Ever have one of those days when you’re just tired of gossip? Gossip among your friends. Neighborhood gossip. Office gossip. Online gossip. Political gossip. Celebrity gossip.
It never stops. And it can easily be too much. You just want it to go away.
Sadly, wanting gossip to go away is like wanting the weather to go away.
Gossip is a HUGE chunk of human experience. In his book, The Science Of Storytelling, Will Storr states that not only is two-thirds of human conversation basically us gossiping with each other, but some scientists believe that the main reason why language evolved in the first place was the inherent need for primates to gossip. Homo Sapiens was the result.
He also talks about how gossip, at its core, is pretty binary: Joe Caveman did something for the good of the group (selflessness), or Joe Caveman did something only for his own benefit (selfishness). This is how groups police themselves. Spreading information amongst the group about who’s in or who’s out. Who’s good or who’s wicked, who’s dangerous and who’s safe, who can be trusted and who can’t.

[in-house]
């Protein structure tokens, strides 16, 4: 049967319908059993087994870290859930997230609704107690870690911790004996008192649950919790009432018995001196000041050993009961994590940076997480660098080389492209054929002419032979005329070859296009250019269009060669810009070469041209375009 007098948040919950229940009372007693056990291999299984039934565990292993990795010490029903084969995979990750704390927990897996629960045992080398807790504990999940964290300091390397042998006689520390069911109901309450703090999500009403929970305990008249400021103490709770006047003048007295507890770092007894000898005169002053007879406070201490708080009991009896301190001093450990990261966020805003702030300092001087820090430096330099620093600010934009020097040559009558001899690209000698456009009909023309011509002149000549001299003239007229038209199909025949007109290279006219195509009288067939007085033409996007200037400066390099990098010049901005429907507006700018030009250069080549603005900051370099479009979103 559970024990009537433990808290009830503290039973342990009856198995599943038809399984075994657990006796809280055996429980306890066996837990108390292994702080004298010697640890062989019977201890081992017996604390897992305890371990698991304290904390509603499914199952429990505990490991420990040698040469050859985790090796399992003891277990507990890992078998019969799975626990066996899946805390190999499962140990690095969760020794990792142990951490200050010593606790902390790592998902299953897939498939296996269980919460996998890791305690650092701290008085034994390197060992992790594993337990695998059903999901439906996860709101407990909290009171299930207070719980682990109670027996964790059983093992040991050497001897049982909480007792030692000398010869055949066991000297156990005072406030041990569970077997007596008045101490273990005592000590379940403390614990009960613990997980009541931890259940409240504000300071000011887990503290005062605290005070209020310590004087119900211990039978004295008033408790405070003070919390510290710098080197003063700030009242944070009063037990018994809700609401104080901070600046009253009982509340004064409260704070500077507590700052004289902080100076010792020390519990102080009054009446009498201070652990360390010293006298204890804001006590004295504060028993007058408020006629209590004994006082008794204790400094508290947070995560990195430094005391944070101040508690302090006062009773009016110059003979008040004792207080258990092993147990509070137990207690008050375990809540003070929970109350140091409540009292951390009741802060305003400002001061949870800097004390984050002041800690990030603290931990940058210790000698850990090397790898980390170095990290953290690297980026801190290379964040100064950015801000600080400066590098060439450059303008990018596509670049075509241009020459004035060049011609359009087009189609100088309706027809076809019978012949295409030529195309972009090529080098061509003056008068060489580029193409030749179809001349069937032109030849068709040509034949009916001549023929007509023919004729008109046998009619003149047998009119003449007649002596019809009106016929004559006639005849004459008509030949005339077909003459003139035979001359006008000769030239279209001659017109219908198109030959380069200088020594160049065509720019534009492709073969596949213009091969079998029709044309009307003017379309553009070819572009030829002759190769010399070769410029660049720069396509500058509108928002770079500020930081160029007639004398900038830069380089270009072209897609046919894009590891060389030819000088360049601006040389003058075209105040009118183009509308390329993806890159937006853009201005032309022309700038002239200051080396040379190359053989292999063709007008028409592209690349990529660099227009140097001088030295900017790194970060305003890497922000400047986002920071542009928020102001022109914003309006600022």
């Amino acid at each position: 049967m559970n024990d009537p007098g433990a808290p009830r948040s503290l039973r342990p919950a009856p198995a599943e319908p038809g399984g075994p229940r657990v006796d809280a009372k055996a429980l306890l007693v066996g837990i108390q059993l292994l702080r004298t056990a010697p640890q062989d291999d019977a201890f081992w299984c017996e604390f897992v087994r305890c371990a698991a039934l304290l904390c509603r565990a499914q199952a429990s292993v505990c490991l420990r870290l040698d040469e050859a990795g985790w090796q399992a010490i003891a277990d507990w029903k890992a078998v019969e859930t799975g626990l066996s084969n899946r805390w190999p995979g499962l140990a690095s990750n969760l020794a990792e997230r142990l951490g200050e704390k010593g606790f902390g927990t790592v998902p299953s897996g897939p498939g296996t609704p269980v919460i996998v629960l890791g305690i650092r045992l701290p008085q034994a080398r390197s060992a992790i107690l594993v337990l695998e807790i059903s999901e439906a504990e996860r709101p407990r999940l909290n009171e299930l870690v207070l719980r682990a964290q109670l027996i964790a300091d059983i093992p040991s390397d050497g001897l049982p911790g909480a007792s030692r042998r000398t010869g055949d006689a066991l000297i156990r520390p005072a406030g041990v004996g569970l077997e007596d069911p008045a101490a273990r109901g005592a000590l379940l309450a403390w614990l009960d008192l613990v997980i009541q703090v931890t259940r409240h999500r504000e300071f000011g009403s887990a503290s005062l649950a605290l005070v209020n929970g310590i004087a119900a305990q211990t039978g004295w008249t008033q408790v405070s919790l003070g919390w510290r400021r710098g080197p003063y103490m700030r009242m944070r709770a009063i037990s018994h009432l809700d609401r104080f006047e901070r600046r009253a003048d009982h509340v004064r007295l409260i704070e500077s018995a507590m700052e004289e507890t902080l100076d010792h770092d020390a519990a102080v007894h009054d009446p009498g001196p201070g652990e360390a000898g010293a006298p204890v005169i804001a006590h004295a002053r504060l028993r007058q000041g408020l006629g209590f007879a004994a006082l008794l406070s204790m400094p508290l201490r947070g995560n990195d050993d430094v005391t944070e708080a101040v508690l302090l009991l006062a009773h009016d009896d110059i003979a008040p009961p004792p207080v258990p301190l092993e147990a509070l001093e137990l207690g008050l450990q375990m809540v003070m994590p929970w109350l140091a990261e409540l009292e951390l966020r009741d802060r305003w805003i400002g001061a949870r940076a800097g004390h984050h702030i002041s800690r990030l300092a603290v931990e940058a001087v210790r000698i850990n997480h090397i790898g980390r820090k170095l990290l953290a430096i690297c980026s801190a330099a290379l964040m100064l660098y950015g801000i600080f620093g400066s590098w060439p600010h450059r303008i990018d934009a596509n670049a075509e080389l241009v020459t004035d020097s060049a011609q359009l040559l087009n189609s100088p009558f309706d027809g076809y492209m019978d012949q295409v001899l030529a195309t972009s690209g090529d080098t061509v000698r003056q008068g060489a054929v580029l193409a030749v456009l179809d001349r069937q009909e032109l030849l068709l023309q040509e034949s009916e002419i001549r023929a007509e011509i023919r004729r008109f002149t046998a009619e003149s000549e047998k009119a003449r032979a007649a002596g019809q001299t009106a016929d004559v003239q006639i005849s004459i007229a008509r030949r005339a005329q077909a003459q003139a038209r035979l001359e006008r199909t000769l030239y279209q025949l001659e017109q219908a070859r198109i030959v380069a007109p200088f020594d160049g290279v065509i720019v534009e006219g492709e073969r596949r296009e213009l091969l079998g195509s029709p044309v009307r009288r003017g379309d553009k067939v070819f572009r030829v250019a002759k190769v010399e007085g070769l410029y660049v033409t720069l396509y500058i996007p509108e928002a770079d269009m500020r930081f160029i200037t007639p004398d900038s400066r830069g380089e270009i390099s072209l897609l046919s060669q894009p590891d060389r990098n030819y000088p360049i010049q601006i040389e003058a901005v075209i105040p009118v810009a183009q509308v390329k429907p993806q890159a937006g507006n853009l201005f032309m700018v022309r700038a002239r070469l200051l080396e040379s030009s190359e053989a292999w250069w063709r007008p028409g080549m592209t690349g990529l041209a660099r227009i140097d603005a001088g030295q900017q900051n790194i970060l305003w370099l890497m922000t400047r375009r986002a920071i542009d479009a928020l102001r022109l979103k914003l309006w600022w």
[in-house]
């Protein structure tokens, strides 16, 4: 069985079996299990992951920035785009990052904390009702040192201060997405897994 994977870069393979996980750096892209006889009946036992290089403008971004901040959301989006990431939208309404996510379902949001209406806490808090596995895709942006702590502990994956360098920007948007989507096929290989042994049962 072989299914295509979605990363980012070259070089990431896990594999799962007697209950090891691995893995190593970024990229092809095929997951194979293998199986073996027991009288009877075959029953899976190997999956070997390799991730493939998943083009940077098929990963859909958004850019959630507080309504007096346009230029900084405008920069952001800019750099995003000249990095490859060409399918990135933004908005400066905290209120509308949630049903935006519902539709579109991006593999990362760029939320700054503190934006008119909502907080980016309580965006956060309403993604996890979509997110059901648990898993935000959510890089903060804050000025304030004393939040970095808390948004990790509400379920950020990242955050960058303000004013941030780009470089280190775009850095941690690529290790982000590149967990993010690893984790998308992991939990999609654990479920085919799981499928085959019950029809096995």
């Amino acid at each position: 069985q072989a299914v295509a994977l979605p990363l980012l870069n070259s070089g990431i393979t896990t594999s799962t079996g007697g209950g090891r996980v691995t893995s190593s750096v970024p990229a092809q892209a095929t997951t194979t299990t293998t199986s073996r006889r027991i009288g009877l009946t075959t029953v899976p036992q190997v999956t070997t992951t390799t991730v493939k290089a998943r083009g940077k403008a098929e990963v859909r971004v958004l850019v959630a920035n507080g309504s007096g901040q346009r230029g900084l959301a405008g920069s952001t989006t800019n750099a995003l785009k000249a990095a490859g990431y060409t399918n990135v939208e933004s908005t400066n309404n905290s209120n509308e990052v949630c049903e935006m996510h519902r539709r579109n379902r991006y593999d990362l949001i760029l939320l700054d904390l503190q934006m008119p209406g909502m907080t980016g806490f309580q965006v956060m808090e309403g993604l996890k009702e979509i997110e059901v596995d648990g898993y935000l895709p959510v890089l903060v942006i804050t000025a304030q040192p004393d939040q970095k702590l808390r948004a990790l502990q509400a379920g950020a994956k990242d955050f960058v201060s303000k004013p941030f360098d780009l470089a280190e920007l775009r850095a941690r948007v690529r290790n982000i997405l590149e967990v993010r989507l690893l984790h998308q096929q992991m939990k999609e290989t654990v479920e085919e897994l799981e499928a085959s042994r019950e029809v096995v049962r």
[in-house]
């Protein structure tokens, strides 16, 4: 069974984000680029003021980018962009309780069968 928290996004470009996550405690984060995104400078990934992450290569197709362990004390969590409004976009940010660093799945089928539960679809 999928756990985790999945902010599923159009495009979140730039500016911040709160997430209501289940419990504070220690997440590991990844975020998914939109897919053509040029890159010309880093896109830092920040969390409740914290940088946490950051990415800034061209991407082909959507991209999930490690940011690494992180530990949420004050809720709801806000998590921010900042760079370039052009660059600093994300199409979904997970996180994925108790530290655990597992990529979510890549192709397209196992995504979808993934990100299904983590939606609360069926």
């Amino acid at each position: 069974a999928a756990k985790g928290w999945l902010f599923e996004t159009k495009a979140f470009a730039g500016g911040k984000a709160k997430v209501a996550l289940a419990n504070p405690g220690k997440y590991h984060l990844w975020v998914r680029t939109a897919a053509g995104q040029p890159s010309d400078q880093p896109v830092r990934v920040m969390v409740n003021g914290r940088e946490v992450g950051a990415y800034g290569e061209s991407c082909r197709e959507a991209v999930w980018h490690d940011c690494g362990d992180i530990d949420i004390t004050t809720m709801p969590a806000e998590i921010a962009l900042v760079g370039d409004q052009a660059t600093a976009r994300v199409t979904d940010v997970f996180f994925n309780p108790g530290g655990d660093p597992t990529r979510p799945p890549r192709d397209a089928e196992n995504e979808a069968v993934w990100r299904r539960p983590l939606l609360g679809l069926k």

This means two-thirds of human conversation is not about high art, poetry, technology, and the meaning of life, but just the same, common concerns that people AND other primates- chimpanzees, gorillas, orangutans, etc. have ALWAYS worried about.
For all our fancy words and the amazing progress we’ve made over the millennia, it’s always amazing how little we’ve actually changed over time.
In the business context, many people try to minimize this interaction but it’s part of what keeps us functioning in the first place.
What makes this interesting here and now is how knowing all this affects the idea of remote working.
People tend to gossip a lot more around the office water cooler than they do on Zoom, especially when they know the Zoom call is being recorded.
Yes, people might be able to get more work done from home, but what about human interaction and connection? And how does the absence of it affect our organizational culture?
Many of us have notions about this, but the jury is still very much out.